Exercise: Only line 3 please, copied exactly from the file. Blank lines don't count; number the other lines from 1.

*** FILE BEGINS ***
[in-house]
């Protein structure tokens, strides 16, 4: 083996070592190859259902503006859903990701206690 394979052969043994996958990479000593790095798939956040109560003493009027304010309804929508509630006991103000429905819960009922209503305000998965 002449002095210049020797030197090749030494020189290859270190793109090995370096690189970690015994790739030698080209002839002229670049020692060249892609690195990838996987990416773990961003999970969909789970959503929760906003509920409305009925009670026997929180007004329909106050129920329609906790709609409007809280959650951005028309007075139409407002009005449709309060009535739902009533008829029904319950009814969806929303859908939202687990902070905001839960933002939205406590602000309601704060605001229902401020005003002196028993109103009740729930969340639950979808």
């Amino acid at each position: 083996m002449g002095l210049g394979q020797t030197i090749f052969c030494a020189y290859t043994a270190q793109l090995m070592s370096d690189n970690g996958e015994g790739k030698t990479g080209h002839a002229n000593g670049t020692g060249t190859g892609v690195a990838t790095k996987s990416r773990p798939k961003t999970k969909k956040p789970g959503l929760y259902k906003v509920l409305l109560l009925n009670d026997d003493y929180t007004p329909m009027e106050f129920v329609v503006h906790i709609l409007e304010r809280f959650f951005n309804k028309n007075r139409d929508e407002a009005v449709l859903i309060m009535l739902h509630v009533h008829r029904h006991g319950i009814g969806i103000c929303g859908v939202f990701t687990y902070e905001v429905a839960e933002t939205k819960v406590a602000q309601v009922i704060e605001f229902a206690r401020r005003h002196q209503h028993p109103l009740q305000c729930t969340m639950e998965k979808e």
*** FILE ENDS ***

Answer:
């Amino acid at each position: 083996m002449g002095l210049g394979q020797t030197i090749f052969c030494a020189y290859t043994a270190q793109l090995m070592s370096d690189n970690g996958e015994g790739k030698t990479g080209h002839a002229n000593g670049t020692g060249t190859g892609v690195a990838t790095k996987s990416r773990p798939k961003t999970k969909k956040p789970g959503l929760y259902k906003v509920l409305l109560l009925n009670d026997d003493y929180t007004p329909m009027e106050f129920v329609v503006h906790i709609l409007e304010r809280f959650f951005n309804k028309n007075r139409d929508e407002a009005v449709l859903i309060m009535l739902h509630v009533h008829r029904h006991g319950i009814g969806i103000c929303g859908v939202f990701t687990y902070e905001v429905a839960e933002t939205k819960v406590a602000q309601v009922i704060e605001f229902a206690r401020r005003h002196q209503h028993p109103l009740q305000c729930t969340m639950e998965k979808e």